Lately, I've been feeling a little inspired to get back into photography. I know I mentioned in my last post that I might dust off the ol' DSLR (a Canon EOS 20D, if you care to know) and shoot with that, but right after writing that post, the family and I took a vacation and I hate carrying a camera bag around all day long. Instead, I decided that I was going to shoot exclusively with my iPhone 4S, and to make it more interesting, I was going to do a little experimenting with monochrome.
This is an experiment I've been wanting to do for a while now, especially after reading about the Leica M Monochrom camera, which ONLY shoots in monochrome. I have to admit, the Monochrom takes some incredible photos, but there is no way I'm putting down $8,000 even for a camera like that.
Luckily, an app exists for iOS called Hueless, and it performs the same basic function as the Monochrom: it forces you to shoot in black & white. This isn't like applying a filter over a color photo, though. Photos shot in Hueless are truly black & white, with deeper blacks, crisper lines, and a relative lack of photo "noise" compared to, say, Instagram's black & white filter. And the app is only a couple bucks, so the price of entry is obviously much lower than buying the Monochrom.
Now that I'm back from that trip, I'd like to share some of the photos I captured, as well as a few things I noticed along the way (which will seem obvious to your average professional photographer, but I'm kind of self-teaching here so please excuse my amateur-isms).
One of the things I first noticed is that this app is perfect for capturing sunrise/sunset silhouettes.
It also performs surprisingly well in low-light situations. In most cases it's a much better alternative to using the iPhone's terrible built-in flash, which tends to make photos garish and unflattering.
Of course, when you've got some real light to work with, you can capture even better images. Reflective objects photograph especially well in monochrome.
I absolutely love the way architecture (or any other large structure) looks in monochrome.
Black & white photos can show a surprising amount of detail (like lines and shadows) compared to their full-color counterparts.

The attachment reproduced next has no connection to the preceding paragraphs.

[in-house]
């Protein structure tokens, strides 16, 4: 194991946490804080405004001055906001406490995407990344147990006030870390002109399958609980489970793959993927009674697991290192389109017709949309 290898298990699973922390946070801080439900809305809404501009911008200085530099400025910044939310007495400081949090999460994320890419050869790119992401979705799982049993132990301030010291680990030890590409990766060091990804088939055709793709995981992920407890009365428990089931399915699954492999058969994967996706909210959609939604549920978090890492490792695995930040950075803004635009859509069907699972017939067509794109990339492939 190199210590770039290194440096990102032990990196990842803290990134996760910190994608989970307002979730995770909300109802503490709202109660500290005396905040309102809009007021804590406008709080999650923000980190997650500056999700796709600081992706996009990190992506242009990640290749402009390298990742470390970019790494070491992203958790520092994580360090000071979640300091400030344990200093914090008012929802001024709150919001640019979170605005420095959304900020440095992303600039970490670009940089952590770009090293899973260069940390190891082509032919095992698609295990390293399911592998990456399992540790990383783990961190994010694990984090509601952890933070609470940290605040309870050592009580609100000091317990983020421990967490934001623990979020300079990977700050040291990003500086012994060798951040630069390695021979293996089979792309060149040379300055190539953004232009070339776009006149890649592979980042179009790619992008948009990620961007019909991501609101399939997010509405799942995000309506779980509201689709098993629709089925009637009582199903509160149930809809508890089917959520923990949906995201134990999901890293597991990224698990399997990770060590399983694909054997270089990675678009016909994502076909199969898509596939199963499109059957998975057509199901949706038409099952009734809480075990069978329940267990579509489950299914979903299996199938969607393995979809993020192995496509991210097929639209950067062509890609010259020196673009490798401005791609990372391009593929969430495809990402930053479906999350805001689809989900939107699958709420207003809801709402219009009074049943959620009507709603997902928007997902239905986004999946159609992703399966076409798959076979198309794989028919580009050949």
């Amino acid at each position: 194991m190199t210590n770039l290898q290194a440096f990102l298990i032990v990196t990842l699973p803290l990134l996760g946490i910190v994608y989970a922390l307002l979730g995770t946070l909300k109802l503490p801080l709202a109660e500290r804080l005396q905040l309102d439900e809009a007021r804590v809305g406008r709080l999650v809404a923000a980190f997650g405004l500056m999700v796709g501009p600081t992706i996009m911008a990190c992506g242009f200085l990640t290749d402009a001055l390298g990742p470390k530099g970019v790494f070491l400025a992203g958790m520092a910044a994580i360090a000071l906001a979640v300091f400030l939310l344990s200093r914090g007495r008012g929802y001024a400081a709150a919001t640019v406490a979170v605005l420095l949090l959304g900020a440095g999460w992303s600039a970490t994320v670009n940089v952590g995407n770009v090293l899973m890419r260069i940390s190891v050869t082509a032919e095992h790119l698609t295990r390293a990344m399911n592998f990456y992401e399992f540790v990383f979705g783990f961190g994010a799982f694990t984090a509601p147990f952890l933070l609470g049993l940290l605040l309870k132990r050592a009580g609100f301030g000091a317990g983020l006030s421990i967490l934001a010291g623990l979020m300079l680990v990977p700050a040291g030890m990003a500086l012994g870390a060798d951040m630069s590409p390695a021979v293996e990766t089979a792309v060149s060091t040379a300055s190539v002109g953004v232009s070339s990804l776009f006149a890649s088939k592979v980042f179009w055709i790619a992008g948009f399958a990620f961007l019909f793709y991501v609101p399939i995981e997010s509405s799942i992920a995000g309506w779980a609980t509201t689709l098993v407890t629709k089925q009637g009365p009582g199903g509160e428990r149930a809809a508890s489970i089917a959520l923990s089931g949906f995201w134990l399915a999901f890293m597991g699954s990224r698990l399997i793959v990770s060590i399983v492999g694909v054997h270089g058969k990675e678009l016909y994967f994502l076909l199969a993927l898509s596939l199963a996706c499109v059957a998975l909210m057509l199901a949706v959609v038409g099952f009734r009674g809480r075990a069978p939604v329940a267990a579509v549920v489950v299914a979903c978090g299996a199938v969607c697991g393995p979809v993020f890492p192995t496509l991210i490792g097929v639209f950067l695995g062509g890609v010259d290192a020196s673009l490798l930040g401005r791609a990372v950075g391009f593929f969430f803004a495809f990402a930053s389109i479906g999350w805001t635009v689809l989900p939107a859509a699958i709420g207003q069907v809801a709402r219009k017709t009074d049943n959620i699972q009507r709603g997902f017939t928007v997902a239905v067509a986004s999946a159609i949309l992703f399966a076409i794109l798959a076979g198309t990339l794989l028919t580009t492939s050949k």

Overall, shooting with Hueless seems like an easy way to make your photos "pop" in an interesting way. I wouldn't say it's a fix-all for every boring photo, though. Obviously, subject and composition still play a huge role in the shot, and sometimes it's just plain better to shoot in color.
Take this motorcycle, for example. I shot both a full-color version and a monochrome version, and I honestly find the color version more compelling visually:
[These photos remind me of the inherent limitations of the iPhone 4S' camera, even as capable as it is. For one thing, it's nearly impossible to adjust the depth-of-field the way I'd like. Had I been shooting with my DSLR, I certainly would have shot with a larger aperture in order to have a hazier background while keeping the foreground in focus. Not a huge deal, but something to keep in mind if you plan on shooting with just about any smartphone camera, as of this writing, anyway.]
I shot two versions of this engine-order telegraph as well, and also found the color version more interesting.
I have other examples of this phenomenon I could display, but hopefully you get the idea. Don't just expect that a monochrome photo will automatically look better than a full-color version. Shoot in both if you must, but always try to capture the best image you can without trying to force the subject to fit into a certain style of photography.
Overall, I'm pretty happy I tried this experiment out. I feel like a whole new level of photography has opened up to me, and I fully expect to capture more monochrome shots in the future. I found that I was composing photos differently than I normally would, because certain perspectives are more visually appealing in black & white, and vice versa. It has also reminded me that photography can be fun.
Even if someone hates the photos I took with Hueless, they can't take away the fact that I had a blast with it.